An exciting day in Geneva yesterday, as the International Labour Congress concluded. The door has been opened to a future convention making lead firms accountable for cross-border supply chains, something that has bedevilled labour activists for 30 years.
Employers objected on the grounds that existing regulations should resolve this if implemented. Yes they would, but they aren’t being implemented. We could wait forever for that. The ITUC tabled a report pointing out that core labour protections are ignored in more than half of the world’s countries, including the two most populous ones, and in some cases are worsening (something I pointed out last year). It makes more sense to craft a convention aimed at countries that are likely to implement it rather than countries that won’t.
There is also the purist labour objection that distant regulation takes away the local impetus to implement those very standards that allow people to freely associate and form unions (which I unpack here). The risk is that you substitute one form of powerlessness with another. Personally I think it’s okay and maybe even necessary to apply pressure at more than one level. Having a top-down solution does not prevent the development of bottom-up solutions. The alternative is to choose inaction so that the local garment or electronics workforce eventually rises up of its own accord. Well they have been doing that and facing fierce resistance. Also the consequences of inaction are not trifling: disastrous safety and health neglect like the Rana Plaza collapse and invisible but far more widespread problems like silicosis.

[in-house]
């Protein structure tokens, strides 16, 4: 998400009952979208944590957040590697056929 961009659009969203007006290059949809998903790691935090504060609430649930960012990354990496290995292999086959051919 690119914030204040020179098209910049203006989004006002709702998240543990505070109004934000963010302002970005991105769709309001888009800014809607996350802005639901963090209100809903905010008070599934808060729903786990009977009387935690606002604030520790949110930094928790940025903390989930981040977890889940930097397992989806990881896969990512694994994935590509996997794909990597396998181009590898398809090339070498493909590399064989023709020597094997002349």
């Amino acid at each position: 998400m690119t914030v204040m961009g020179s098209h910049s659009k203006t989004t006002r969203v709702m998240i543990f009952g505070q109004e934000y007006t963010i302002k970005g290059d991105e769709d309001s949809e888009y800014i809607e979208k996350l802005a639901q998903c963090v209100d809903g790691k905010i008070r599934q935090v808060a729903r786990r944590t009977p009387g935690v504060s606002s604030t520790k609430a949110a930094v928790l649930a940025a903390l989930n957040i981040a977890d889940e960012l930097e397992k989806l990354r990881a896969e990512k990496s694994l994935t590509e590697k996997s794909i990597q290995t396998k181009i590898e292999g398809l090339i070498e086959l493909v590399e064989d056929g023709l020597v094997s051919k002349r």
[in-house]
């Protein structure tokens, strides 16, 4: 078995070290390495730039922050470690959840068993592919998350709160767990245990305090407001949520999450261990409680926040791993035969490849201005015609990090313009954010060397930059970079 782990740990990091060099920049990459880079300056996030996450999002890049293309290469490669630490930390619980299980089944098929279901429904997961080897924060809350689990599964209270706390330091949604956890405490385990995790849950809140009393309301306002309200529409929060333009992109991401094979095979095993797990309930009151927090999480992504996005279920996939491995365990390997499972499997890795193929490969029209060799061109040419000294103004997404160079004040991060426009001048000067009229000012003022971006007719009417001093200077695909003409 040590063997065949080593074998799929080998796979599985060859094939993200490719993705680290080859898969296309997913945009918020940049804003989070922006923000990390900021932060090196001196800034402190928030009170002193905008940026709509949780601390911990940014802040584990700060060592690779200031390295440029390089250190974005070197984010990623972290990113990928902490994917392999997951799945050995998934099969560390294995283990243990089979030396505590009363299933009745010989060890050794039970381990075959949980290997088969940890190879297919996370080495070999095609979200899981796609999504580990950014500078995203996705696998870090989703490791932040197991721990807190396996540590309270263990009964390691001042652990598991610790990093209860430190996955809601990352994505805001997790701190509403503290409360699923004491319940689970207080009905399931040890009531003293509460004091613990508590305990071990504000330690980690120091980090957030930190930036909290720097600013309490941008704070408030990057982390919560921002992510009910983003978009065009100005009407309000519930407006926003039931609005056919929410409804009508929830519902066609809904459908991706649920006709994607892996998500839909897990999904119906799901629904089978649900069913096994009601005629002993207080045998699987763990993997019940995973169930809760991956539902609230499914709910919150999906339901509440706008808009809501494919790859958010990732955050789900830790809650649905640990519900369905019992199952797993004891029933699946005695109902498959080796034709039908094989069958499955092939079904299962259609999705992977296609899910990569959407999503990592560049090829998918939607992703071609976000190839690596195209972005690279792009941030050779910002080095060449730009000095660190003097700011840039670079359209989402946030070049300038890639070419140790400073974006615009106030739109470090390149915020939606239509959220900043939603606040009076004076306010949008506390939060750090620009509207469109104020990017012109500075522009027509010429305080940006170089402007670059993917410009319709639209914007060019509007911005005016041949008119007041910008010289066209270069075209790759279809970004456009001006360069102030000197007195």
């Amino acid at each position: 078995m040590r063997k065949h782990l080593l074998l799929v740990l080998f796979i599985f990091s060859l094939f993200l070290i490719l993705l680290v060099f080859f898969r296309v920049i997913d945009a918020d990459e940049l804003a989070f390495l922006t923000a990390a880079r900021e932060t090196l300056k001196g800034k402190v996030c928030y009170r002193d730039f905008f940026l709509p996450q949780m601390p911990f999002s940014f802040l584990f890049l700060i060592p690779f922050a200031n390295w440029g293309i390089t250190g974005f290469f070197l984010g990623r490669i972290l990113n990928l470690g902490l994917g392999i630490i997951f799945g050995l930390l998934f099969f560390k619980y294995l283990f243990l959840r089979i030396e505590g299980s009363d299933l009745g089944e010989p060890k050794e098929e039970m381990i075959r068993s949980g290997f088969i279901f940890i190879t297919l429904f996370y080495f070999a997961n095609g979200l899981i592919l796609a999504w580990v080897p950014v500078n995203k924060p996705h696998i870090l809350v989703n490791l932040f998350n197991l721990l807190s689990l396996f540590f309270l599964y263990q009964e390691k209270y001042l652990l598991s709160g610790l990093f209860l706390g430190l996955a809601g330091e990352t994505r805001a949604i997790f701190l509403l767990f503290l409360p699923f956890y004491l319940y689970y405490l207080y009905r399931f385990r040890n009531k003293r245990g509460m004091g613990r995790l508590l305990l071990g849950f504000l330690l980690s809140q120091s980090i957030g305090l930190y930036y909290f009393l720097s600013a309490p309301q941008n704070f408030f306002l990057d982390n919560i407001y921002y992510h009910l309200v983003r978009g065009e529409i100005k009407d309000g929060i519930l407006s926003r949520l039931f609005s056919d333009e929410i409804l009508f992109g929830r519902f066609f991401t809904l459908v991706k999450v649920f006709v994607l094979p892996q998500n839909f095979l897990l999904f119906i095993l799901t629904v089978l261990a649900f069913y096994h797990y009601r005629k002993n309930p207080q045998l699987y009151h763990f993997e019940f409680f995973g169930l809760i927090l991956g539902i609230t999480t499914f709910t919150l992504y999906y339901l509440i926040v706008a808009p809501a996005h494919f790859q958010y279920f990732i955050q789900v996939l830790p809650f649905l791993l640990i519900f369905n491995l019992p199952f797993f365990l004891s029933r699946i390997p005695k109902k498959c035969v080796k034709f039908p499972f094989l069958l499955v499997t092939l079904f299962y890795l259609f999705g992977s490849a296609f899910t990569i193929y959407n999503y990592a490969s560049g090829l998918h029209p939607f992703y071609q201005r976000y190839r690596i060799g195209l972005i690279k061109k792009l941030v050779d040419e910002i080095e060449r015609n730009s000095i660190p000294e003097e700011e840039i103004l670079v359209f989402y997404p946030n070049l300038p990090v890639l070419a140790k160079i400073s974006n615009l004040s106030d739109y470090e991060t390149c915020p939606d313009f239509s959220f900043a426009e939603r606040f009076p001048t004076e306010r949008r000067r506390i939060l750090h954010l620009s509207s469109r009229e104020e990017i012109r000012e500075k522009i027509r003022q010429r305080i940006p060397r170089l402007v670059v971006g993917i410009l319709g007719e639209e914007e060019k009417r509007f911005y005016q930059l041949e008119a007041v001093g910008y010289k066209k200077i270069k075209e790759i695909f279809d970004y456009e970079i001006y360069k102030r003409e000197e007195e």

I asked the ILO’s Better Work team for their thoughts on this during their Facebook Live chat; you can see their response here (starting at 21’35”):
A binding resolution is still some way off but yesterday may mark a turning point in the history of industrial relations: acknowledgment at the highest level that employment-like responsibility should be attributed up the supply chain. Corporate Social Responsibility has failed to address these problems. The executives sitting in the headquarters of Apple and Samsung should be shifting uneasily in their seats.